Member Story

AFP Member Spotlight: Jessica Pham

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Jessica Pham

AFP Member Spotlights are a recurring series of interviews with AFP members, highlighting the unique individuals and career paths that exist within the fundraising profession. If you know an inspiring fundraising professional who deserves to be featured, please email

In this member spotlight we interviewed Jessica Pham, who transitioned from a career in for-profit marketing, to a nonprofit fundraising role in 2021. She shares how she reinvented her organization’s annual gala to be more inclusive of the community and how connecting with others in the profession has made the career change into fundraising feel a little bit less like the overwhelming “drinking from a firehose”.

Q: How did you start your career in the fundraising profession, and what led you there?
A: I was working in marketing and social media for about 8 years when I began feeling burnt out and disillusioned with capitalism. I was emailed a fundraising position at Acts Housing, a nonprofit in Milwaukee that I had never heard of, that helps individuals with barriers to homeownership purchase their first home. I realized many of the work skills I had acquired while working in marketing translated to fundraising. Also, Acts Housing was doing work in the city where I lived, which deeply resonated with me as a second-generation immigrant who watched her parents start their lives over in a new country.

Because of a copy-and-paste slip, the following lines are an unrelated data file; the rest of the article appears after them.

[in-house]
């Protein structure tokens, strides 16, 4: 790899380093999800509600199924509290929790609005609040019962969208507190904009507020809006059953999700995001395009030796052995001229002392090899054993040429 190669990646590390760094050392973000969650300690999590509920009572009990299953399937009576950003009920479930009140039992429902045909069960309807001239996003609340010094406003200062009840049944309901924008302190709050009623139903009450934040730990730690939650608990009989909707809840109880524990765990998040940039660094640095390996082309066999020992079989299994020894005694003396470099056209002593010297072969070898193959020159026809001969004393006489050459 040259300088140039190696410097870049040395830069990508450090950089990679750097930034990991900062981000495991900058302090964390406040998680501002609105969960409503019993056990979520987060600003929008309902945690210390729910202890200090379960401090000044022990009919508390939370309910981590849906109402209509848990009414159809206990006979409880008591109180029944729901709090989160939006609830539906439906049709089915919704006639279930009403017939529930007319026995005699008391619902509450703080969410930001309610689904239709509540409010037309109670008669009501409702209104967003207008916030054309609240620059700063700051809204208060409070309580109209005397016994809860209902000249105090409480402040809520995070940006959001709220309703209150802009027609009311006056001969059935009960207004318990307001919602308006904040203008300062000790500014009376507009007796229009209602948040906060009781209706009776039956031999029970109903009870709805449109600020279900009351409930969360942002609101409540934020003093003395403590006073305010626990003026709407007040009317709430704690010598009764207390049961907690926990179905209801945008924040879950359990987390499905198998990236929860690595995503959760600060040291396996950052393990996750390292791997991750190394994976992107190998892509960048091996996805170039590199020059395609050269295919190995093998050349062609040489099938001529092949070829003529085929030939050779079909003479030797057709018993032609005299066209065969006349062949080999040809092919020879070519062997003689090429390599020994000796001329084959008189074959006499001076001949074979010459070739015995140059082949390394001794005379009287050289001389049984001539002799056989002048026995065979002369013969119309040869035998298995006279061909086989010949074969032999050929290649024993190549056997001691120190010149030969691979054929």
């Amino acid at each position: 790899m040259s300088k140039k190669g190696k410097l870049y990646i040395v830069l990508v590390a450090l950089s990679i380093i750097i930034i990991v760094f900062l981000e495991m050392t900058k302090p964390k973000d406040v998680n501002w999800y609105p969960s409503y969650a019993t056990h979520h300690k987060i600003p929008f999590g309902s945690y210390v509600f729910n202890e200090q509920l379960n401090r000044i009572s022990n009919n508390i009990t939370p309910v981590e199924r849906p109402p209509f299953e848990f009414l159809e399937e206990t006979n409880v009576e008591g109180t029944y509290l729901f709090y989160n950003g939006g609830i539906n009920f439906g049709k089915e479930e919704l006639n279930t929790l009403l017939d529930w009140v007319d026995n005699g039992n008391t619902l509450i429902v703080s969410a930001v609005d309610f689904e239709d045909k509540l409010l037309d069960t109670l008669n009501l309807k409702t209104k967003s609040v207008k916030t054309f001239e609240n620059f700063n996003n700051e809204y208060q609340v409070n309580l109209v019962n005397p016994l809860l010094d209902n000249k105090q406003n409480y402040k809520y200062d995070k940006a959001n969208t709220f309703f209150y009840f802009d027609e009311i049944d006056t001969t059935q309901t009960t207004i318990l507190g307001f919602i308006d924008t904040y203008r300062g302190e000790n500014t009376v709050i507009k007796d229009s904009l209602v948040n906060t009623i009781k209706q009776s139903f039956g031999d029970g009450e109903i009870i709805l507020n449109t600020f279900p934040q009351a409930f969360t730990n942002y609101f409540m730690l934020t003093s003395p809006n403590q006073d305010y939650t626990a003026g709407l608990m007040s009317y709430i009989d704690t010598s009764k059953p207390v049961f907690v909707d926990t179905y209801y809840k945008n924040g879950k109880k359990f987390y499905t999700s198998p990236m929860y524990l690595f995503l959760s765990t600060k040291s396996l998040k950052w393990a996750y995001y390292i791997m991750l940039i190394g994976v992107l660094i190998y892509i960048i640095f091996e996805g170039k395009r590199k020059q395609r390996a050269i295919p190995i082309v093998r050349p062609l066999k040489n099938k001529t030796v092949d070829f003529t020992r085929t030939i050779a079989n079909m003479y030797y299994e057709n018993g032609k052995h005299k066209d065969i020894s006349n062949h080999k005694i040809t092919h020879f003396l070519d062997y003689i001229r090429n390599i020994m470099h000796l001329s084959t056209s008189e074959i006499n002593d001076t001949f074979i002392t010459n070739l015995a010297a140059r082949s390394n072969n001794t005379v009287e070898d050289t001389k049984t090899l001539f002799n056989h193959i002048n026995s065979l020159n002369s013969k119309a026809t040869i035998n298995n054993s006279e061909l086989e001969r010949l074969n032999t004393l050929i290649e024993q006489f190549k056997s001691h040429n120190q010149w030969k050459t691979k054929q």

Q: When and why did you decide to become an AFP member?
A: I started my fundraising role in early 2021 when the pandemic was still in full swing. I was starting a new job and navigating a career change, switching from for-profit to nonprofit, and learning all of this while working primarily remotely. It was recommended that I join AFP to meet other fundraisers in similar roles and learn more about fundraising.

Q: Are you doing anything innovative at your organization (or a past organization) that you think other fundraisers could benefit from? 
A: Before I started at my nonprofit, the annual fundraiser was a formal gala. After a couple of years of online fundraisers, it was time to bring back an in-person event, and we decided that a gala felt different from who we were as an organization. I pivoted the event from a sit-down, formal gala to a family-friendly, community event. I helped move the event from a ballroom to a beer garden in the middle of the city, lowered the ticket price to make it more inclusive, encouraged people to bring their whole family, and swapped out the plated dinner with food trucks. With the same event budget, the event grew from 450 attendees to over 700, and we raised double the money at the fundraiser. It was a considerable risk to so dramatically change our event, but the response from the community has been great!

Q: What is your favorite word? (only one word) How has this word influenced or inspired your career? 
A: Fine. Really, it would be the phrase, "It's fine." When I first started fundraising, I often felt like that meme of the dog sitting in the burning room. I doubted myself and wondered if I had made the right career change. Through every hurdle I've faced, whether professional or personal, I've told myself it will be fine. It's an interesting word that can express so many things depending on how you say it.